ISS cited our failure to identify performance share vesting criteria as a concern. Our vesting criteria is a 10% compounded annual growth rate in adjusted free cash flow per share, as disclosed in our September 3, 2013, Form 8-K Report. We note that ISS incorrectly identifies the metric as growth in free cash flow overall, which would encourage dilutive growth and would be a much easier measure to achieve than our per share annual growth performance metric.

ISS also cited our failure to identify the specific Adjusted EBITDA threshold which must be achieved before restricted stock awards to our named executive officers, including our CEO, may vest. Beginning in August 2012, if the Company does not meet a minimum Adjusted EBITDA (earnings before interest, taxes, depreciation and amortization, and other non-cash charges) threshold for a fiscal year, then all of


the shares of stock underlying the restricted stock grant awarded for that fiscal year will be forfeited. For restricted stock awards made in August 2012 and 2013, the Adjusted EBITDA threshold was $175 million. Actual Adjusted EBITDA was $260.8 million for fiscal 2013, surpassing the threshold. We note that the same Adjusted EBITDA threshold must be met in order for the named executive officers, including our CEO, to receive a cash bonus for the relevant fiscal year.

Looking through all the ISS noise on misleading comparisons and marginal disclosure, Royal Gold delivered record results in fiscal 2013.

Our fiscal 2013 results included year-over-year increases in revenues (10%) and operating cash flow (6%) despite significant headwinds in the precious metals industry in the second half of fiscal 2013.

In fiscal 2013, we returned $43.9 million of capital to stockholders, representing a payout ratio of 25% of operating cash flow.

We have implemented a comprehensive program of compensation best practices.

Seventy-five percent of our executive officers' total direct compensation for fiscal 2013 was performance based. Cash bonuses, performance-based restricted stock and performance stock awards vest, for our named executive officers, only if specific financial performance measures are achieved.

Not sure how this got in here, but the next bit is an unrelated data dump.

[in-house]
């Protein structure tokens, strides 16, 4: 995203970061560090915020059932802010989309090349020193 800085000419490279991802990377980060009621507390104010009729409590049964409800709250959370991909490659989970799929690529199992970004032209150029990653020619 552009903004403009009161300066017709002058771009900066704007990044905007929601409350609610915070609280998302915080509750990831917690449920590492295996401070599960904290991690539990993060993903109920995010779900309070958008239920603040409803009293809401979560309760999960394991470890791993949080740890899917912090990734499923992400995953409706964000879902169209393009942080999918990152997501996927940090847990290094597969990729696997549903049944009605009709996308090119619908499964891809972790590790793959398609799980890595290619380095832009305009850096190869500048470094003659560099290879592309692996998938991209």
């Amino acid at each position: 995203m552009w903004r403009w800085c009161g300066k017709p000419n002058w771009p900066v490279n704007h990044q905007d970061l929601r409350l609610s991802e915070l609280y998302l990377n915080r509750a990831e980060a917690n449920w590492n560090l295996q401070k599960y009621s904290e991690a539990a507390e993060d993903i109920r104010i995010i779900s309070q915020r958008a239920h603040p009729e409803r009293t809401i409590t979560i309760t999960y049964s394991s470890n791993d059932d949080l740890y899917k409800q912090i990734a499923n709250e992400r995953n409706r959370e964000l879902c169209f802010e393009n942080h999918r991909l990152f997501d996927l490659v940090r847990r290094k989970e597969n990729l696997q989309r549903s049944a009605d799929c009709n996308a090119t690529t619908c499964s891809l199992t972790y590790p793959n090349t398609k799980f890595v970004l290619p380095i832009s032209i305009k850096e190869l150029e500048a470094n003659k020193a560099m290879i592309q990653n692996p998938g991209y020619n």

The Company applies a "double trigger" approach to vesting awards made under the Company's 2004 Omnibus Long-Term Incentive Plan ("LTIP") in the event of a change-in-control. This means that vesting of these awards is accelerated upon a change-in-control only if the executive is also terminated under certain circumstances.

The Company believes perquisites for executives should be extremely limited in scope and value and, therefore, generally does not provide perquisites or other special benefits to the executive officers.

The Company's LTIP expressly prohibits the re-pricing of stock options.

The Company's executives may participate in a Salary Reduction/Simplified Employee Pension Plan on the same terms as other eligible employees. The Company does not maintain a defined pension benefit plan.

The employment agreements between the Company and the named executive officers do not provide for excise tax gross-ups for change-in-control provisions.

The Company's executive stock ownership program requires the Company's named executive officers to own a number of shares valued at a multiple of their salary to assure that their interests are aligned with those of our stockholders.

We invite you to read the Proxy Statement for more information regarding the reasons the Board is recommending a vote "FOR" Proposal 3, Advisory Vote on Executive Compensation.

We appreciate your time and consideration on these matters and ask for your support of the Board's recommendation.